School of Humanities and Social Science
HISTORY SEMINAR SERIES – 2009
An Anthropology of ANZAC
Friday, 25 September 2009
10am to 11am
(with morning tea/coffee afterwards)
Cultural Collections Reading Room (near the Information Common)
Level 2, Auchmuty Library, Callaghan Campus
The general aim of this paper is to provide an anthropological understanding of ANZAC commemorations and its practices. ANZAC is the major commemorative of Australian nationalism. The narratives of ANZAC and the commemorative rituals are considered in this paper as a foundation myth of national origins. I will argue that the characterisations of ANZAC and of nationalism in terms of political alignments underestimates the power of myth and of nationalism.
Barry Morris has contributed years of research into indigenous issues and race relations in Australia. His approach has developed out of the insight that it is necessary to explore the cultural logic that has informed exclusionary practices in Australia rather than liberal approaches couched in more universal expressions of social or civil rights and, more recently, human rights. Dr Morris has contributed to an increased international and theoretical interest in localised as well as national expressions and practices of social exclusion and inclusion. He is currently an Academic Research Member of the Wollongong-Newcastle Centre for Asia Pacific Social Transformation Studies (CAPSTRANS).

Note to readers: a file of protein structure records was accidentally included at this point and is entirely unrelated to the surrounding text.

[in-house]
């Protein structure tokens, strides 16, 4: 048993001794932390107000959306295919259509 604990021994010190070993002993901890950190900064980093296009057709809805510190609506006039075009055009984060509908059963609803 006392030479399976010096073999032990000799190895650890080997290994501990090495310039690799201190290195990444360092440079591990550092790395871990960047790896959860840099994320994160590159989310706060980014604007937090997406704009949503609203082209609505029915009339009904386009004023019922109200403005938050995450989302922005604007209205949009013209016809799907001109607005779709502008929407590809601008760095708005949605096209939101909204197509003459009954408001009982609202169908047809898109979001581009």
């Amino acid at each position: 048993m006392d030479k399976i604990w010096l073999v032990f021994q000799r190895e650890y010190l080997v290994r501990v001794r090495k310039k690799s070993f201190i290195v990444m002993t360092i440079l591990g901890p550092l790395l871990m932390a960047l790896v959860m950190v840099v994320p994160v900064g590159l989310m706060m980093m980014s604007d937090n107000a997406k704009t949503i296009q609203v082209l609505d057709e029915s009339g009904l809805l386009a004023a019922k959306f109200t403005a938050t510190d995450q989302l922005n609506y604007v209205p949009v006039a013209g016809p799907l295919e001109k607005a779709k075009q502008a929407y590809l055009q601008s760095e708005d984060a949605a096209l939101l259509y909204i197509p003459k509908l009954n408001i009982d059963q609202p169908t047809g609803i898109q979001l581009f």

Staff, students and members of the public are welcome
Enquiries to: Michael Ondaatje – Michael.Ondaatje@newcastle.edu.au